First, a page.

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HSR’s Bobby Rahal Historic Races 2007
at Autobahn Country Club

2007 Bobby Rahal Historic Races

Fashioned as a “members only” operation since its official opening in 2005, the 320–acre Autobahn Country Club (ACC) located in Joliet, Illinois, happily unlocked its gates to the gang of Historic Sportscar Racing, Ltd. (HSR) participants this past August 23–26. Designated the Bobby Rahal Historic Races, the inaugural outing presented by Napleton Porsche of Westmont (Illinois), not only represented the first invited sanctioning body to play on the Autobahn’s normally “closed–to–the–public” road course, but signaled ACC’s initial foray into the world of a limited–ticketed–spectator event as well.

Utilizing both the North and South individual courses, the welcomed HSR interlopers enjoyed the full 3.56–mile combined configuration. And while several drivers did voice their concerns regarding the track’s limited width and bumpy surface in spots, most did agree the race circuit was very challenging.

Penned by renowned racecourse designer, Alan Wilson, the Autobahn layout obviously included plenty of turns. Twenty–one, in fact, and knowing Wilson’s characteristic penchant for grand prix circuits, each turn was more than a sole act, but an incessant flow of nearly two dozen augmented twists (to make up for ACC’s natural, flat terrain) all working in concert together.

Scheduled was HSR’s familiar menu of scheduled group races: two Rolex Enduros; the Klub Sport Porsche Challenge; two Historic Stock Car races; and the Historic GTP/WSC/LMP, Big Open–wheel Single Seater (B.O.S.S) Formula Cup, and IMSA Bishop Cup series’ contests. Moreover, the eras of single–seat Can–Am cars (1977–1986) and Shelby Can–Am racecars (1989–1997) were celebrated, too. Honoring the event’s namesake, Rahal, and his successful Can–Am effort, Rick Bell was present racing his proverbial steed, the ex–Rahal 1979 Phophet Lola T333 which Rahal took to first place at Laguna Seca, and a pair of seconds at Trois–Rivieres and Riverside, all in ’79.

Unfortunately, our early Thursday arrival to get our feet wet in our new surroundings would literally be an understatement as our introduction to Joliet had us finishing our burgers and coffee mocha shakes in the fortified inners of the local Steak ’n Shake we were patronizing. It was only 6pm, and if the jet–black skies and grandiose lightning display didn't get our attention, the wail of tornado sirens assaulting our aural senses quickly did. Luckily, the twister threat eventually evaporated, but not the torrential rainfall and heavy wind gusts that continued through the night, soaking the track before tapering off early Friday morning. The damage was done, as only a handful of contestants tested the very treacherous and slick blacktop during their respective a.m. practice sessions.

With the sun now part of the late afternoon, the event’s first formal race, the Klub Sport Porsche Challenge, concluded the on-track activities. Fritz Seidel’s 911 took the green and never looked back for the win.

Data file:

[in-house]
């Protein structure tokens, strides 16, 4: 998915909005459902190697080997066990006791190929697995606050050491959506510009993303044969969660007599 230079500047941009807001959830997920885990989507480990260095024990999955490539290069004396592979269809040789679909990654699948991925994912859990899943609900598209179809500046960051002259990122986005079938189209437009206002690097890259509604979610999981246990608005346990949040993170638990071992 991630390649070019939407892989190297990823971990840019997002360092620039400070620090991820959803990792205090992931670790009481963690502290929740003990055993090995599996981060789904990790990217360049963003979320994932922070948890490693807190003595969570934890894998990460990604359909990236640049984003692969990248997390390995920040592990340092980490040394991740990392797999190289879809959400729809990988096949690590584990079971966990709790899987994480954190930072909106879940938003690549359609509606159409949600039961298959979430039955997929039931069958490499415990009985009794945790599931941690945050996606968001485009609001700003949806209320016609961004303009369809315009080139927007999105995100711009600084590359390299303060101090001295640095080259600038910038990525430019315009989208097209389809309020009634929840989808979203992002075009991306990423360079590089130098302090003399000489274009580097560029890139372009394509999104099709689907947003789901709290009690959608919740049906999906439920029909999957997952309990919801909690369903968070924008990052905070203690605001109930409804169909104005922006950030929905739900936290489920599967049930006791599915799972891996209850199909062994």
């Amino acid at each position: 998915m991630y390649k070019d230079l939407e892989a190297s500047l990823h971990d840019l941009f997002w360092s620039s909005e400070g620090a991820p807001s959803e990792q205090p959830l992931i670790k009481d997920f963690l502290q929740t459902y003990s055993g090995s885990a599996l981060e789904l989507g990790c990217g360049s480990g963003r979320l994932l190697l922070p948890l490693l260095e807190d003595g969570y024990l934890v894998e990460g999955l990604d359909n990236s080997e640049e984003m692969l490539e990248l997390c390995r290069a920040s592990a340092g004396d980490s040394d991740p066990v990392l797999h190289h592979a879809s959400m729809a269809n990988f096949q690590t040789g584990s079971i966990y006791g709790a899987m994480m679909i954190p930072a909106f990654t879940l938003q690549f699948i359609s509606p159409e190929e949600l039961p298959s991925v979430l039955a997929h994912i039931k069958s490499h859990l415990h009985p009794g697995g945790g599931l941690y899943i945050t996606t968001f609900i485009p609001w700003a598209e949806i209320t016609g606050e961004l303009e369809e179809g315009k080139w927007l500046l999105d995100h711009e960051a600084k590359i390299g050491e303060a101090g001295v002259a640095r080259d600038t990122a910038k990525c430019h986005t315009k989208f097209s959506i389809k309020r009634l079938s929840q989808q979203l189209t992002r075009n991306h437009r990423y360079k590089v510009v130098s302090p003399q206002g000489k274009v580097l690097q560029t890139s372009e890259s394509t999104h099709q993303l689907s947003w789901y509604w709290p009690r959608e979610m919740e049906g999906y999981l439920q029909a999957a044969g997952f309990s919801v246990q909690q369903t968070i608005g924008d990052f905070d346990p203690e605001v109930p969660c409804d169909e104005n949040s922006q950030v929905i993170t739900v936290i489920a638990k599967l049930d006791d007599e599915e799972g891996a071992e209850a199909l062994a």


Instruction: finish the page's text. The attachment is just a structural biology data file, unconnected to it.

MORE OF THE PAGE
Disappointedly, the early forecast of severe weather forced organizers to cancel the planned Historic Race Car Show (and party) at the historic downtown “Jewel of Joliet,” Rialto Square Theater (circa 1926). With the food and drink relocated to the ACC’s clubhouse, we all enjoyed a Blues Brothers tribute band that belted out “Soul Man,” “Gimme Some Lovin’,” and other songs originally performed by “Joliet” Jake E. Blues and Elwood J. Blues (initially portrayed by Saturday Night Live (SNL) icons, John Belushi and Dan Aykroyd, repectively).

With even more overnight rain and a wet track facing everyone once again, Saturday's track familiarization process continued, and ended with the first Rolex endurance race. Posting a fastest lap of 2:25.855, Ralph Thomas and Bob Woodman’s Lola B2K/40 outran a duo of Trans–Am Mustangs driven by Don Soenen and Paul Reisman.

Another social followed with competition director, Ken Fengler, presenting the “Workers Choice Award” (a signed checkered flag), to a well–deserving HSR veteran competitor, Larry Ligas.

The drying process continued as Sunday’s race schedule took center stage with many of the group’s grids thinned by attrition and other reasons. Still, racing commenced, winners crowned (check www.hsrrace.com for results), and most who hung in there, admittedly had a good time.

Witnessing firsthand the ACC’s plunge into the uncharted “public outing” territory, I have no problem forecasting that this basically untested “dance floor” surrounded by corn and soy fields will be vintage racing’s newest sandbox for years to come. With a present business model that includes the track’s rental availability for corporate and/or private events and parties, and future planned amenities to include a public car museum, banquet hall, condos, and much more, heck, the creation of these "members only" country club formats just might be the necessary factor that saves amateur road racing in this country. ......Walter Pietrowicz